In Dibble v. N.Y. Erie R.R. Co., 25 Barb. 183, a settlement between the wrong-doer and the deceased was held to be a bar to an action by his representative, he having died from the injuries. That case came before this court, but the appeal does not appear ever to have been decided, though several times argued, the court having been divided. (21 How. Pr. 593; 23 id. 599.) The decision of the Supreme Court cannot, in the light of subsequent cases, be sustained on the ground that the representative suing under the statute merely succeeded to the right of action of the deceased and was for that reason barred by his release: but on the ground that the statute was not intended to subject the defendant to an action where he had made compensation to the deceased in his life-time and would not have been liable if the deceased had not died, I think the conclusion was correct. The present case, however, is still stronger for the reasons before stated.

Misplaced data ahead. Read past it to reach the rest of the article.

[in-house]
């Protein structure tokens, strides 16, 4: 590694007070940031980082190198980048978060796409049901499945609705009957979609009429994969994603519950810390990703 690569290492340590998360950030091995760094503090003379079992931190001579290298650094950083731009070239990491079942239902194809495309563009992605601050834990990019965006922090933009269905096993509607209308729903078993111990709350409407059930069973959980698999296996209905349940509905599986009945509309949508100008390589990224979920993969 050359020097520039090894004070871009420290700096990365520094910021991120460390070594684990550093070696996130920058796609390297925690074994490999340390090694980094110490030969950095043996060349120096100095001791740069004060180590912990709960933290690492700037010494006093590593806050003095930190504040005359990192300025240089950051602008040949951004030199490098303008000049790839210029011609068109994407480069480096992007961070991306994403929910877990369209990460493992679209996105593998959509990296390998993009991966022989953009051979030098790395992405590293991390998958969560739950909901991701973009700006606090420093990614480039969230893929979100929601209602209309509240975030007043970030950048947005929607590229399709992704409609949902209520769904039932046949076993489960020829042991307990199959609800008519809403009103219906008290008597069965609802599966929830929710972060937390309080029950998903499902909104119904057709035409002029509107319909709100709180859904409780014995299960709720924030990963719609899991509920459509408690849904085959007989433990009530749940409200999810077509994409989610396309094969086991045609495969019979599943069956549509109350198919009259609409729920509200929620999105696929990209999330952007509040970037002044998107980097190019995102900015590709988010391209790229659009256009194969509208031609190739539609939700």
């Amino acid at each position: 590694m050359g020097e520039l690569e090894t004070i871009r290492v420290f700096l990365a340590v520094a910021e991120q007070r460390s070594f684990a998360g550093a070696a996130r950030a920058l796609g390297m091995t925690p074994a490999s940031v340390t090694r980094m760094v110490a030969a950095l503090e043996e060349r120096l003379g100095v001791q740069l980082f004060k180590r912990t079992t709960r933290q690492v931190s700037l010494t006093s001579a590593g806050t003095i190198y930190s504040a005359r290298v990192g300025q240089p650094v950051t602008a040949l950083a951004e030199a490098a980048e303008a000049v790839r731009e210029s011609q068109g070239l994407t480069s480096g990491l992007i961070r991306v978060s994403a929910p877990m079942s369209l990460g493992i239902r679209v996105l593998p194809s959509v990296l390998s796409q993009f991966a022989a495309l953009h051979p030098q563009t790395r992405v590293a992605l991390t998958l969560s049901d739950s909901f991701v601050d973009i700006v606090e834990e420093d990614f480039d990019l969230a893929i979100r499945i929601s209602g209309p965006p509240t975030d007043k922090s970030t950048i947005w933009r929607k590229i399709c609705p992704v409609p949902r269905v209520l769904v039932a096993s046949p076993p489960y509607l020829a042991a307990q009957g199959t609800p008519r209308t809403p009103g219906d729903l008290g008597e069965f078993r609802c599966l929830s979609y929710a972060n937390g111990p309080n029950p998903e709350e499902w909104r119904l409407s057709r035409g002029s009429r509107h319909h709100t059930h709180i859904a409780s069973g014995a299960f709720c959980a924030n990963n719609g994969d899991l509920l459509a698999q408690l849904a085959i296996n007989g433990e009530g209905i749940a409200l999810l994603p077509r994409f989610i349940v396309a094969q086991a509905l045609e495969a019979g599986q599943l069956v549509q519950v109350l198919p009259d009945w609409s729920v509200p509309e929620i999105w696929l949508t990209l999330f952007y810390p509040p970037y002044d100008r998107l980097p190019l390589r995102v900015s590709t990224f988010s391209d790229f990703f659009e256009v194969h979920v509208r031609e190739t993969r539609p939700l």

We have very little authority to guide us in coming to a conclusion. The only adjudication in point in this State sustaining the claim of the plaintiff is the decision of the General Term in the second department in Schlichting v. Wintgen (25 Hun, 626), and against this may be set off the judgment of the General Term of the first department in the present case. The cases cited from Vermont do not aid us much, for in that State an action for personal injuries survives to the personal representatives, and in enacting the statute giving a right of action for the benefit of the next of kin it must necessarily have been the intention to superadd that liability to the liability which was enforceable by the deceased. In England the only case in point is Read v. Great Eastern Railway Co. (L.R., 3 Q.B. 555), decided in 1868, under Lord CAMPBELL'S Act, 9 and 10 Victoria, chapter 93, which is substantially like the act of 1847, the first section of which is a transcript of the first section of the English statute. It was held in that case that a plea of accord and satisfaction with the deceased in his life-time was a good bar to an action by his legal representative. The decision was put upon two grounds, first, that by the terms of the act the defendant was not liable because the deceased was not, at the time of his death, entitled to maintain an action; and second, that it was not the intention of the statute to make the wrong-doer pay damages twice for the same wrongful act, but only to prevent him from being freed from liability by the death of the party injured, and to enable his representatives to maintain an action where before the statute the maxim actio personalis, etc., would have exempted him from civil liability to any one, and that the statute only pointed to such a case. It is claimed that the authority of this case is shaken by subsequent adjudications, but those referred to do not seem to me to have any such effect. Pym, Adm'x, v. Great Northern Railway Co. (2 Best Smith, 761), and S.C. (4 Best Smith, 397), was decided before the Read Case and does not touch or approach the same point. Bradshaw v. Lancashire, etc., Railway Co. (L.R., 10 C.P. 189), decided in 1875, held that, where the death of a person was caused by negligence on the part of a railroad company which had contracted to carry him, his executrix had a right of action, independently of the statute, for the damages which his estate had sustained by such breach of contract, and that Lord CAMPBELL'S act did not take away such right of action. Leggott, Adm'x, v. The Great Northern Railway Co. (L.R., 1 Q.B. Div. 599), decided in 1876, was the converse of the Bradshaw Case just cited, and held that a recovery by the administratrix under Lord CAMPBELL'S act was no bar to a subsequent action by the same administratrix for the damages to the estate of the deceased, caused by his injuries. The soundness of the decision in the Bradshaw Case was doubted, but it was yielded to as an authority. The Read Case, however, was not questioned.